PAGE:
On the East, behind the airport we have small towns that also have ancient ruins and yearly fairs.

Finally there’s the Chalco region and volcanoes, where the main attractions are obvious although there are also beautiful colonial towns and breathtaking landscapes.

If you’re interested in Mexico, check out my novel set in Ancient Mexico. Till Stars Shut Their Eyes, a romance and political thriller based on true events.

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Mexico City Public Transportation 101

Photo I shot at Mexico City metro area.

In Mexico City suburban areas and the inner city have different kinds of public transportation. In the Federal District, which is Mexico City proper, there is a vast subway, metrobus, trolebus, normal buses, cabs, electric cabs, tricycle cabs, a small commuting train, and a long interstate commuting train that connects with the State of Mexico northern municipalities.

In the surrounding area of the Federal District, locally known as Distrito Federal or simply DF, there is of course the commuting train, cabs, mexibus, normal buses, and what locals call combis (which are glorified minivans that swarm the almost 21 municipalities that surround Mexico City).

The one in the picture is known as a micro (pronounced mee-cro), which usually are outdated American buses from yesteryear. These micros roam in the metro area, while buses usually connect to Mexico City downtown.

Mexico City inhabitants and yours truly have to undergo the intricate public transport at some point. American cities are more car oriented but the Mexican capital is enormous and overpopulated that at times it makes its avenues and expressways useless because of epic traffic jams. After all, this is the third largest urban agglomeration of the world. Hence, its mobility problems are far greater and more challenging than way (way) smaller cities like New York or New Delhi.

I have crossed the whole city from one city limit to the other using only public transportation, it took me a bit more than 4 hours. And I was lucky, because I avoided rush hour. I did the same time one makes from Mexico City to Acapulco beach by car.

If you’re interested in Mexico City and its history, check out my book Till Stars Shut Their Eyes.

Girl on Public Transport. Copyright 2015 Miguel Omaña.
Girl on Public Transport. Copyright 2015 Miguel Omaña.

Mexico City’s main avenue

Photo I shot at Mexico City’s Reforma Avenue.

I did this long exposure photography while I was lying near where the cars passed in order to obtain this light effect.

Once an imperial boulevard during the times of the Second Mexican Empire led by Emperors Maximilian of Hapsburg and Carlotta of Belgium, today it is a financial and posh street. It has become the most important street in all of Mexico.

The independence column houses the remains of men and women who led the Mexican Independence War.

Commonly called the angel by Mexicans in general, in reality it’s the semi-nude Greek goddess of Victory.

Long Exposure in Mexico City. Copyright 2013 Miguel Omaña.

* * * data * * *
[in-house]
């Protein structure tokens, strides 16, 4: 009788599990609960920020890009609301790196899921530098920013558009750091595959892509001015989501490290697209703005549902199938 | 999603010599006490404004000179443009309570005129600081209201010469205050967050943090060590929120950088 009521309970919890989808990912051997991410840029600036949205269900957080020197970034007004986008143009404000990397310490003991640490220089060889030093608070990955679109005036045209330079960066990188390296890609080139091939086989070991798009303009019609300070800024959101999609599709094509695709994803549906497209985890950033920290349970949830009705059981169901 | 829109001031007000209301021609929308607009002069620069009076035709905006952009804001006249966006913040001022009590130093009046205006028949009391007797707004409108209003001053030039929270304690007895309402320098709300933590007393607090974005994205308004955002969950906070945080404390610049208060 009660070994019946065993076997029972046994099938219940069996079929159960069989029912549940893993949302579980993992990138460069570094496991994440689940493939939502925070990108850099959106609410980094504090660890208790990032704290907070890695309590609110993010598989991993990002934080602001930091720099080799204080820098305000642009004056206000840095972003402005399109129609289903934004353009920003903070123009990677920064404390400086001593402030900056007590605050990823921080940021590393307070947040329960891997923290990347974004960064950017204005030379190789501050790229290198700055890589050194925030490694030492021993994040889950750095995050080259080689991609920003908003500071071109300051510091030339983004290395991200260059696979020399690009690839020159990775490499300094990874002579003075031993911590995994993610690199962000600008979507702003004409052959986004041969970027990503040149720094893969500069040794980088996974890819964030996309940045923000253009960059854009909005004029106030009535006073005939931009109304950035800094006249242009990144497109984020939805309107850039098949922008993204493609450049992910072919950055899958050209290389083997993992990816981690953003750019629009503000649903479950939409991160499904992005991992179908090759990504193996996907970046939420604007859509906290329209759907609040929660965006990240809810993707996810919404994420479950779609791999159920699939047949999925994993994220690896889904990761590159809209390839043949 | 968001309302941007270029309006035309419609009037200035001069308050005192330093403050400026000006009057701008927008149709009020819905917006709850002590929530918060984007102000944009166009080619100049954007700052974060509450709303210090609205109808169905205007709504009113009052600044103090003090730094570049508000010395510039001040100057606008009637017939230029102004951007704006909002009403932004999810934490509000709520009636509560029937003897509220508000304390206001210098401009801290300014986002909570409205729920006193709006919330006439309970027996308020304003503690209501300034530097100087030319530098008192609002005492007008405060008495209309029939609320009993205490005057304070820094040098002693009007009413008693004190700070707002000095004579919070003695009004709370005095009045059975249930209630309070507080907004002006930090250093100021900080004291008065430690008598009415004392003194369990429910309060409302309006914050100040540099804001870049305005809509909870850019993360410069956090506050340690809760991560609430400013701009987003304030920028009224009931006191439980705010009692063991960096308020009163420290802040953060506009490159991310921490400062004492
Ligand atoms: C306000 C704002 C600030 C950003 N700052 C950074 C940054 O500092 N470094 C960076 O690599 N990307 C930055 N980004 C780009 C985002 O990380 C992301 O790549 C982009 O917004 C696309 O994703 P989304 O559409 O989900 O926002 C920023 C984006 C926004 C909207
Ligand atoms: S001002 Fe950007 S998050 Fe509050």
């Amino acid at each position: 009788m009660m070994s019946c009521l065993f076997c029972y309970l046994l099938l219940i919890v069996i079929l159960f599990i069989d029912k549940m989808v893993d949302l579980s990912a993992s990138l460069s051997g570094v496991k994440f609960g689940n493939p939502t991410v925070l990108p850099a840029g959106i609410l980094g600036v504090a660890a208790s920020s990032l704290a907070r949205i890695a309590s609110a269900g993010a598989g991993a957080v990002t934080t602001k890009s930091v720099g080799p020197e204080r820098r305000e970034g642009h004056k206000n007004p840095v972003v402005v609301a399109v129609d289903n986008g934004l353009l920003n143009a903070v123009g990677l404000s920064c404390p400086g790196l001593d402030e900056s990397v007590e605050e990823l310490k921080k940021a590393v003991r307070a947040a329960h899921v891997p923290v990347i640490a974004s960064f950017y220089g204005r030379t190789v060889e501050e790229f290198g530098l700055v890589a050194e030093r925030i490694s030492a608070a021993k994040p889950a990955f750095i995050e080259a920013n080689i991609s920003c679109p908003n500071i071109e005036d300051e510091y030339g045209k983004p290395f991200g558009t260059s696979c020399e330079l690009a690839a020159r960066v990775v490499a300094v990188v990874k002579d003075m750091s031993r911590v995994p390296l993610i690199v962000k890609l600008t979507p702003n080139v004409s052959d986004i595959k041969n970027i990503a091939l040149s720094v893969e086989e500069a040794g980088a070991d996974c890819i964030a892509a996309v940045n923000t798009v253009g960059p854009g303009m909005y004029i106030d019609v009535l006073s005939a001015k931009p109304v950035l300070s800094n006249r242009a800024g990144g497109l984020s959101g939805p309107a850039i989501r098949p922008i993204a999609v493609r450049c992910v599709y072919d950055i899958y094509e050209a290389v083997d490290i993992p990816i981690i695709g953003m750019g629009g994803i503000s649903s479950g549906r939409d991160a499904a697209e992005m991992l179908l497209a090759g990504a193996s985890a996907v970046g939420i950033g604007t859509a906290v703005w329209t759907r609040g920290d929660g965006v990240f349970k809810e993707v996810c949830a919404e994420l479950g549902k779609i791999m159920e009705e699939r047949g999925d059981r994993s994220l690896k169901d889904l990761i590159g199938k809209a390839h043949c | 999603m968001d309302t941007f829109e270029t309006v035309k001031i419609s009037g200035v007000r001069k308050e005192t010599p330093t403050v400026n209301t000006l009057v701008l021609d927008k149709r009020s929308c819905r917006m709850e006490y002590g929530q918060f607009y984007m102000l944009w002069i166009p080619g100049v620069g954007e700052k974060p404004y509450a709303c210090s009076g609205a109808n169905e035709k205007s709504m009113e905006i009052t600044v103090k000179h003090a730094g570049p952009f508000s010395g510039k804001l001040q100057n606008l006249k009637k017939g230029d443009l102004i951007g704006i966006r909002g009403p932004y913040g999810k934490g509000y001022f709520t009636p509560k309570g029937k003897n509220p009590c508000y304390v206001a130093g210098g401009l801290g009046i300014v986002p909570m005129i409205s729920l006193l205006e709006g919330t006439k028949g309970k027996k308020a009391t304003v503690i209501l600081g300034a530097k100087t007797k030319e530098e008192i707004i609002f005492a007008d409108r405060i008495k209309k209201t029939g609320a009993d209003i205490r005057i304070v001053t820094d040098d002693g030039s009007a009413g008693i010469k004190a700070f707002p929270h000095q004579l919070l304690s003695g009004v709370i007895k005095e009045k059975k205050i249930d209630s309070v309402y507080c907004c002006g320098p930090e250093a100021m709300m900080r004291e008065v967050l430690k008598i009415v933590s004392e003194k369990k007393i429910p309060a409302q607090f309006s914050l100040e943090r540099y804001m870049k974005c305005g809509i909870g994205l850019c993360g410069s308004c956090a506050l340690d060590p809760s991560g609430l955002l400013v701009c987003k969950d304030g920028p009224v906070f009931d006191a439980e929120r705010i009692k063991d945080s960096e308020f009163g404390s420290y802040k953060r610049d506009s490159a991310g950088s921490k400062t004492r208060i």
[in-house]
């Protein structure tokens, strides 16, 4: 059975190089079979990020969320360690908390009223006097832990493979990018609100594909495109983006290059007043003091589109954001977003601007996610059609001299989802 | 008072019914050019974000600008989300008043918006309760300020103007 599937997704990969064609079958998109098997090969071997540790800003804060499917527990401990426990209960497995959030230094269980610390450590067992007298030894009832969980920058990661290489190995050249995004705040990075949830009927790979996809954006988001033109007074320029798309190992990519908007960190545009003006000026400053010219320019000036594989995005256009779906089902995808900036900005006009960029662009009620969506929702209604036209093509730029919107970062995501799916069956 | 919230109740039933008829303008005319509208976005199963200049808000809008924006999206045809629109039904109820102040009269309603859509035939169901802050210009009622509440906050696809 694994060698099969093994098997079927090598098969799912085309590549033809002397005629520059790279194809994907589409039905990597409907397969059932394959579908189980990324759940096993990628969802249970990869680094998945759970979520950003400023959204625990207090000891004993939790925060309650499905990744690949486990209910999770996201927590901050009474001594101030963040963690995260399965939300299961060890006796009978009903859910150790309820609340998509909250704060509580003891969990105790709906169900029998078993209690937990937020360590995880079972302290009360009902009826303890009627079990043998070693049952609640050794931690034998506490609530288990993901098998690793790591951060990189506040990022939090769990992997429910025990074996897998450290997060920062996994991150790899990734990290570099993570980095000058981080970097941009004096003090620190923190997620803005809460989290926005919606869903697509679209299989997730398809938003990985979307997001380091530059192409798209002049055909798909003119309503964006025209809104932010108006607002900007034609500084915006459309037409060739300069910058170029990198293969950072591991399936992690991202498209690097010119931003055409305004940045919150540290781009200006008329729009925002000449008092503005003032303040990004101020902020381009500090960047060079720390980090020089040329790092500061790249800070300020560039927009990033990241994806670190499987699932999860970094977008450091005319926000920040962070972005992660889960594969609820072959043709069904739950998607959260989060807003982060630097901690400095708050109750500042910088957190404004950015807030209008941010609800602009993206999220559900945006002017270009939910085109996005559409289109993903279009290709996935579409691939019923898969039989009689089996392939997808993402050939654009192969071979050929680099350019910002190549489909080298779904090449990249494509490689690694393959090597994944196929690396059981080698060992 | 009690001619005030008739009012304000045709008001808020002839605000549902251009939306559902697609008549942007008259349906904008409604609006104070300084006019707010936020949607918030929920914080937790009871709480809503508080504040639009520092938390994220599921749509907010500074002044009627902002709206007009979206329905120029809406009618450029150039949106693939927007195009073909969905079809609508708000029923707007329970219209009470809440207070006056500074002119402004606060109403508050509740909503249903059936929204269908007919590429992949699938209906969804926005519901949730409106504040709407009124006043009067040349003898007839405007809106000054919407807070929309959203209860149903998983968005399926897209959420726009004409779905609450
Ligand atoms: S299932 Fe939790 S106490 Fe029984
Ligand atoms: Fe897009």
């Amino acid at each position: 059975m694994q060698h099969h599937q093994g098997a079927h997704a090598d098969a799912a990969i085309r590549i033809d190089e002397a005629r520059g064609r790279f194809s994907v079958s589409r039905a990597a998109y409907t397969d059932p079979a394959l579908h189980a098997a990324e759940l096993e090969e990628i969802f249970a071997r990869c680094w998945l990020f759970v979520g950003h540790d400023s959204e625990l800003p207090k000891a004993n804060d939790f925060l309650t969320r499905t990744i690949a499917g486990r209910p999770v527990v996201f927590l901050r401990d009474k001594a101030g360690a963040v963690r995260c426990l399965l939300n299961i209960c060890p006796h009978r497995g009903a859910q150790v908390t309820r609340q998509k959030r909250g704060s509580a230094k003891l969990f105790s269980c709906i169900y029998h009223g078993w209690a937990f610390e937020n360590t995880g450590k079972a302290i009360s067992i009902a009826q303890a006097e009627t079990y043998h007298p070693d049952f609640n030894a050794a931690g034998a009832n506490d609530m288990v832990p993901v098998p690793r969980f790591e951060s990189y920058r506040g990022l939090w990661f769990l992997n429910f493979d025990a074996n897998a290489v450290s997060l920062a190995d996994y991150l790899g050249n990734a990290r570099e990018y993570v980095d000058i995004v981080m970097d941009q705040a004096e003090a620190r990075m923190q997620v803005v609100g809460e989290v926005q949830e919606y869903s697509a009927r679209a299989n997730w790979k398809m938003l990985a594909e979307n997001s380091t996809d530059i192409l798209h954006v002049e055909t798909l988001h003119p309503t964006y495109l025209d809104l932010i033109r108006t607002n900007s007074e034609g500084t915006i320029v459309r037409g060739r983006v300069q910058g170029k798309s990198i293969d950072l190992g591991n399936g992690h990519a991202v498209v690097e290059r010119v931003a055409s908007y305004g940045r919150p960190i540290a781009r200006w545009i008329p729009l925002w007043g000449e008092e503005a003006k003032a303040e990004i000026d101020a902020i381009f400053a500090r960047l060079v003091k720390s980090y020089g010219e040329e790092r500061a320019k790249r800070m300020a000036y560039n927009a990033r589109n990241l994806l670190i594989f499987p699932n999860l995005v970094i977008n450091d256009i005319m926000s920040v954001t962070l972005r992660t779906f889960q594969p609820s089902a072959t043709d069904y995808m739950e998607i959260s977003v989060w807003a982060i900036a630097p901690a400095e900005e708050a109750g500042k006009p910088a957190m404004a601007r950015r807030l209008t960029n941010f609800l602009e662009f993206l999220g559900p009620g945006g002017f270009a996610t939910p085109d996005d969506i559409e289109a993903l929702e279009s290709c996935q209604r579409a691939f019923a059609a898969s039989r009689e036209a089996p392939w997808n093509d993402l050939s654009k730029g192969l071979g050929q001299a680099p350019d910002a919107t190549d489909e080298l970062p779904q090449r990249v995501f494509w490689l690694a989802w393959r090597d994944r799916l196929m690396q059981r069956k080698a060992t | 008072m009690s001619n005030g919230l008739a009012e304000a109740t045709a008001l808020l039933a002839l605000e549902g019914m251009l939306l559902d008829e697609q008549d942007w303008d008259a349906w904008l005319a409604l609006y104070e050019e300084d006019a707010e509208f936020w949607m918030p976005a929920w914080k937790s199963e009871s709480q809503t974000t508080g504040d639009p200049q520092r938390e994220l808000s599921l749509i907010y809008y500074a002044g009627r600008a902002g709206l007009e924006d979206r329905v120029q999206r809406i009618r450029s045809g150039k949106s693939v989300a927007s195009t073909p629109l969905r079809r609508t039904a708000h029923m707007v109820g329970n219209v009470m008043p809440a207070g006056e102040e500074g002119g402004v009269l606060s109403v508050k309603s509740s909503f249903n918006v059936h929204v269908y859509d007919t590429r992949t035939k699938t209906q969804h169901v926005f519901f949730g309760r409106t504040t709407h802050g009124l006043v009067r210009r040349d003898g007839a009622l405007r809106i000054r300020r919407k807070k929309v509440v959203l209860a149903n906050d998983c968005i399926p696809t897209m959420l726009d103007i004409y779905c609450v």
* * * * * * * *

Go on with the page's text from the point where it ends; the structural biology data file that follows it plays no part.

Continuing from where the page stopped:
Long Exposure in Mexico City. Copyright 2013 Miguel Omaña.

Mexico City’s Alameda park.

Mobile Photo I shot at Mexico City’s downtown, in the Alameda park.

It is located within walking distance from the rest of Mexico City’s historic downtown — what was once the Mexica Aztec capital — and upscale Reforma Avenue. The Alameda has the Fine Arts Palace in its grounds, and posh hotels around it.

One of the oldest parks of Mexico City, it once went to a deplorable state for many decades (as with all forgotten urban jewels in the world). Just last year the Alameda was recovered to what it might have looked in its full glory during the last centuries.

The towering Latinoamericana Tower is the tallest building that stands in the downtown area of the Mexican capital — the reason — the dangerous marshy land in which the area is located. Once an island, the Aztec Mexica capital of Mexico Tenochtitlan was surrounded with water. Actually the Aztec Mexica streets were water causeways like in Venice, except for the few connecting roads to “mainland”. As the city sprawled, the marshy lands and Aztec ruins became the foundation for the new city. This part of the city can’t have tall buildings for that reason, and to have the Latinoamericana Tower standing there, already sustaining strong earthquakes like the one in 1985, is called by architects and engineers a feat.

But fate shall not be tempted, and so taller and shinier buildings are standing in Reforma Avenue (and still more being erected) away from the zone. One can walk from Alameda Park to the nation’s most famous avenue, locally known as Paseo de la Reforma, where more hotels, shops, malls, and monuments are located.


If you like history and places of Mexico, you may enjoy my novel Till Stars Shut Their Eyes.

Mexico City's Alameda Park. Copyright 2015 Miguel Omaña.
Mexico City’s Alameda Park. Copyright 2015 Miguel Omaña.

Bee on a flower.

Photo I shot of a gorgeous model I found in a lake in northwestern Mexico City metro area.

Not only are bees pretty, but of paramount importance for the balance of the planet’s ecosystem (and not because Doctor Who says so, by the way).

Illustrator Brooke Barker suggests in a joking way that if a bee is to be paid minimum wage, a jar of honey would cost $ 182,000! These little friends are so important!

Bee on a flower. Copyright 2013 Miguel Omaña. Bee on a flower. Copyright 2013 Miguel Omaña.

Mexican girl in the barrio.

Unposed street photography I shot of a candid Mexican girl in northern Mexico City metro area.

Beautiful Mexican girl in the barrio. Copyright 2013 Miguel Omaña. Beautiful Mexican girl in the barrio. Copyright 2013 Miguel Omaña.